By Mary Alys Cherry
Those were the words of NASA Administrator Jim Bridenstein as he announced the passing of the legendary Chris Kraft, who was not only NASA’s first flight director, but a man who played a key role in helping build the Johnson Space Center and create the concept of Mission Control, which is housed in the building aptly named the Christopher C. Kraft Jr. Mission Control Center.
Kraft died Monday, July 22, just two days after America celebrated the 50th anniversary of the landing on the moon, which he helped direct. He was 95.
“Chris was one of the core team members that helped our nation put humans in space and on the Moon, and his legacy is immeasurable,” Bridenstein said. His engineering talents were put to work for our nation at the National Advisory Committee for Aeronautics, before NASA even existed, but it was his legendary work to establish mission control, as we know it, for the earliest crewed space flights that perhaps most strongly advanced our journey of discovery.
“Chris was flight director at some of the most iconic moments of space history, as humans first orbited the Earth and stepped outside of an orbiting spacecraft. For his work, he was awarded the NASA Outstanding Leadership Medal by President John F. Kennedy. Chris later led the Johnson Space Center, known then as the Manned Spacecraft Center, as our human exploration work reached for new heights following the Apollo Program. We stand on his shoulders as we reach deeper into the solar system, and he will always be with us on those journeys.”
Christopher Columbus Kraft Jr. joined the NASA Space Task Group in November 1958 as NASA’s first flight director, with responsibilities that immersed him in mission procedures and challenging operational issues.
During the Apollo program, he became the director of Flight Operations, responsible for all human spaceflight mission planning, training and execution. After serving as deputy director of the center for three years, he was named JSC director in January 1972 – a post he held until his retirement in August 1982, playing a vital role in the success of the final Apollo missions, the Skylab crewed space station, the Apollo-Soyuz Test Project and the first flights of the space shuttle.
Kraft was born Feb. 28, 1924 in Hampton, Va. After high school, he enrolled at Virginia Polytechnic Institute (VPI, now Virginia Tech) and enrolled in mechanical engineering in 1941 but later decided to major in aeronautical engineering. In 1944, he graduated with one of the first degrees in that field awarded by the Institute and was hired by the National Advisory Committee for Aeronautics (NACA), the predecessor organization to NASA. He worked for over a decade in aeronautical research before being asked in 1958, when NASA was formed, to join the Space Task Group, a small team entrusted with the responsibility of putting America’s first man in space.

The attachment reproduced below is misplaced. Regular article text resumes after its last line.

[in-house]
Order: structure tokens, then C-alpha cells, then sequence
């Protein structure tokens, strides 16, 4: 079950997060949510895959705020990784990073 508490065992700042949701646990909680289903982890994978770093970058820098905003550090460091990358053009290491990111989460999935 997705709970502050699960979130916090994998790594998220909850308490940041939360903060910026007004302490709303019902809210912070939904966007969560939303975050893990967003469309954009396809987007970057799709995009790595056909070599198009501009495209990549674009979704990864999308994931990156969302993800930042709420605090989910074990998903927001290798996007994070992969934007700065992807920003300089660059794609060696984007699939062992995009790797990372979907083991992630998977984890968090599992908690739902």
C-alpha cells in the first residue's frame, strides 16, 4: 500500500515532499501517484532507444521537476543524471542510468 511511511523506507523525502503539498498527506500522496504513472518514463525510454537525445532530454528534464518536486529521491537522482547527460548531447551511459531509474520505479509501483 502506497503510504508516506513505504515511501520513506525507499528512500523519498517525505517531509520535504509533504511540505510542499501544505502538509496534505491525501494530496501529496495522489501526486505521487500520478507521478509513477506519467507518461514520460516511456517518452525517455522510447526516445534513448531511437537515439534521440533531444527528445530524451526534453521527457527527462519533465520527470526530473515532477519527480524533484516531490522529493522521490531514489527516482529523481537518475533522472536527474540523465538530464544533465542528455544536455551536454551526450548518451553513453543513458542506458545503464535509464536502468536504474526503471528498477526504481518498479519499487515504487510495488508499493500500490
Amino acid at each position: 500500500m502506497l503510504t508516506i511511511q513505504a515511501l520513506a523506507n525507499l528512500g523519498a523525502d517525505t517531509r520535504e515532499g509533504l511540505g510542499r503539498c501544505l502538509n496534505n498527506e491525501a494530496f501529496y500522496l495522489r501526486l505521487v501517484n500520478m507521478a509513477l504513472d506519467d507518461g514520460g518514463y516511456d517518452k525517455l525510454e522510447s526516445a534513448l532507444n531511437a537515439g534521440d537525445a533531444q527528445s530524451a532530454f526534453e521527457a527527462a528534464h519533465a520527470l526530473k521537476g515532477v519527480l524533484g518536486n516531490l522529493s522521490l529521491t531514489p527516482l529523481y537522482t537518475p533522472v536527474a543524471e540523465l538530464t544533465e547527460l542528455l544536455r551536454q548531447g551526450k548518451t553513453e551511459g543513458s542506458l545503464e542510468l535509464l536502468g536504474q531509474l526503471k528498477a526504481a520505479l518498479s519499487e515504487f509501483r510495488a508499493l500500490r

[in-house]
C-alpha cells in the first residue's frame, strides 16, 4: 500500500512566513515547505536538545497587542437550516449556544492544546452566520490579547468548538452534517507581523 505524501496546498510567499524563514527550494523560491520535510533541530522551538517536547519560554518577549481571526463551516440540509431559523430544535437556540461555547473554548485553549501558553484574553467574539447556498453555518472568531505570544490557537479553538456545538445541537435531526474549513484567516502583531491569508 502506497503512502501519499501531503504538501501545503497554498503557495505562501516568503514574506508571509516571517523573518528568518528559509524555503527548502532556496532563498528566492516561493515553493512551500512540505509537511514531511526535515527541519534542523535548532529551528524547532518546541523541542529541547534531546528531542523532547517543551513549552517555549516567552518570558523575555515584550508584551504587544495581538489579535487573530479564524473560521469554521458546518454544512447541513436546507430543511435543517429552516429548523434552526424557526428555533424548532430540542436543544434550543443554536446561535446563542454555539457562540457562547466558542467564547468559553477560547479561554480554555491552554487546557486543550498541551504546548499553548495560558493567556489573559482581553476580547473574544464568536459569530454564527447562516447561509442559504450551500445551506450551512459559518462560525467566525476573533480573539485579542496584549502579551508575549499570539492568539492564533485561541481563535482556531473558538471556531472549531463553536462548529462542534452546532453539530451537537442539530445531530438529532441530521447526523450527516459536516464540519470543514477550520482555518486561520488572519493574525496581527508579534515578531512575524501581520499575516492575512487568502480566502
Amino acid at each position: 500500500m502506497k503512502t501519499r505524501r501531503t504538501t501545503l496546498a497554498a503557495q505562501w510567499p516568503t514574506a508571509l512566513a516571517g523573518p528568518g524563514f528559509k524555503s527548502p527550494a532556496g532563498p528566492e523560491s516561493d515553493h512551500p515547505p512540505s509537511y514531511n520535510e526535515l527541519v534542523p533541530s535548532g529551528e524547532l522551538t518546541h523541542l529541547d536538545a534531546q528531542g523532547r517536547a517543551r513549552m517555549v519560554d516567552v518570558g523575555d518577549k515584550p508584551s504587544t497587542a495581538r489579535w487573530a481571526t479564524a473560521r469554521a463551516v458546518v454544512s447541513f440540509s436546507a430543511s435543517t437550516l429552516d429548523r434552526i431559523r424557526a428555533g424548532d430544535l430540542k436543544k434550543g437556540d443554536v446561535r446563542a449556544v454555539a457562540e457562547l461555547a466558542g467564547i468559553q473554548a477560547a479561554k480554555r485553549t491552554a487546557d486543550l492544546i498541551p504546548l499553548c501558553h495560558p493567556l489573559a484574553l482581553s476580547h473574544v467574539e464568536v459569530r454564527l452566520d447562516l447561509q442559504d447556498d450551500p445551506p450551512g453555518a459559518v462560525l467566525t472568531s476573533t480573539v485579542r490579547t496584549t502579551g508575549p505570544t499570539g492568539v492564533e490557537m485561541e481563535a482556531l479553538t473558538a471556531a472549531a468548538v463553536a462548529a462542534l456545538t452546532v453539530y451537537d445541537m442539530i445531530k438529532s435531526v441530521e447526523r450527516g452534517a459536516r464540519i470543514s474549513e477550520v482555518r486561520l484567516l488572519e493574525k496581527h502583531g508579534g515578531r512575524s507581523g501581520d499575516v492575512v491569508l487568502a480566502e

Kraft was invited by Robert Gilruth to become a part of a new group that was working on the problems of putting a man into orbit. Without much hesitation, he accepted the offer. When the Space Task Group was officially formed on Nov. 5, Kraft became one of the original 35 engineers to be assigned to Project Mercury, America’s man-in-space program.
As a member of the Space Task Group, Kraft was assigned to the flight operations division, which made plans and arrangements for the operation of the Mercury spacecraft during flight and for the control and monitoring of missions from the ground.
Since his retirement from NASA, Kraft has consulted for numerous companies including IBM and Rockwell International, served as a Director-at-Large of the Houston Chamber of Commerce, and as a member of the Board of Visitors at Virginia Tech. In 2001, he published an autobiography entitled “Flight: My Life in Mission Control.” His book is a detailed discussion of his life through the end of the Apollo program, and was a New York Times bestseller.
He has received numerous awards and honors for his work, including the NASA Outstanding Leadership Medal; four NASA Distinguished Service Medals; the Distinguished Alumnus Citation from Virginia Tech, in 1965; and the John F. Kennedy Astronautics Award for 1996. In 1999, he was presented the Rotary National Award for Space Achievement for which he was cited as “A driving force in the U.S. human space-flight program from its beginnings to the Space Shuttle era, a man whose accomplishments have become legendary.”
Chris Kraft married his high school sweetheart, Betty Anne Turnbull, in 1950. They have a son and a daughter, Gordon and Kristi-Anne.